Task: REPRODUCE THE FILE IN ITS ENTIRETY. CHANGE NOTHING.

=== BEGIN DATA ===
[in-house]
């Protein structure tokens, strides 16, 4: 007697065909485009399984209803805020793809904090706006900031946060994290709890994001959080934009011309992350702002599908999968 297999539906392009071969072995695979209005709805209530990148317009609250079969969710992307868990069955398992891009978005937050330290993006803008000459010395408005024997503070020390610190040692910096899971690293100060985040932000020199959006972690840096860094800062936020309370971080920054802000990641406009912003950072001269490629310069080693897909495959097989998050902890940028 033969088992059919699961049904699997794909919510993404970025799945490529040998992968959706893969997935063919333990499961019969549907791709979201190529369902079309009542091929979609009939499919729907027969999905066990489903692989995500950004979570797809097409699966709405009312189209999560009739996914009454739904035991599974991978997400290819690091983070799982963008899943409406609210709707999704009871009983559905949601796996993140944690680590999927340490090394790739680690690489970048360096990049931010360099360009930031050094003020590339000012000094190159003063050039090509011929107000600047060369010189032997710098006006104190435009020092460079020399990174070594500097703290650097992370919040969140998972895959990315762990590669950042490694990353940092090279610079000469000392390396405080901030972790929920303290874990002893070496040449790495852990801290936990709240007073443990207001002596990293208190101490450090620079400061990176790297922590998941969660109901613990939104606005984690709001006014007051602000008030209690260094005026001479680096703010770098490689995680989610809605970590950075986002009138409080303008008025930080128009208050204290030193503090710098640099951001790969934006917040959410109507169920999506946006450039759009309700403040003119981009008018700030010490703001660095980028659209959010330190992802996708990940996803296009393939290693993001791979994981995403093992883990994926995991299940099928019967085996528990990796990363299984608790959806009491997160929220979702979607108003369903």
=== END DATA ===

[in-house]
């Protein structure tokens, strides 16, 4: 007697065909485009399984209803805020793809904090706006900031946060994290709890994001959080934009011309992350702002599908999968 297999539906392009071969072995695979209005709805209530990148317009609250079969969710992307868990069955398992891009978005937050330290993006803008000459010395408005024997503070020390610190040692910096899971690293100060985040932000020199959006972690840096860094800062936020309370971080920054802000990641406009912003950072001269490629310069080693897909495959097989998050902890940028 033969088992059919699961049904699997794909919510993404970025799945490529040998992968959706893969997935063919333990499961019969549907791709979201190529369902079309009542091929979609009939499919729907027969999905066990489903692989995500950004979570797809097409699966709405009312189209999560009739996914009454739904035991599974991978997400290819690091983070799982963008899943409406609210709707999704009871009983559905949601796996993140944690680590999927340490090394790739680690690489970048360096990049931010360099360009930031050094003020590339000012000094190159003063050039090509011929107000600047060369010189032997710098006006104190435009020092460079020399990174070594500097703290650097992370919040969140998972895959990315762990590669950042490694990353940092090279610079000469000392390396405080901030972790929920303290874990002893070496040449790495852990801290936990709240007073443990207001002596990293208190101490450090620079400061990176790297922590998941969660109901613990939104606005984690709001006014007051602000008030209690260094005026001479680096703010770098490689995680989610809605970590950075986002009138409080303008008025930080128009208050204290030193503090710098640099951001790969934006917040959410109507169920999506946006450039759009309700403040003119981009008018700030010490703001660095980028659209959010330190992802996708990940996803296009393939290693993001791979994981995403093992883990994926995991299940099928019967085996528990990796990363299984608790959806009491997160929220979702979607108003369903």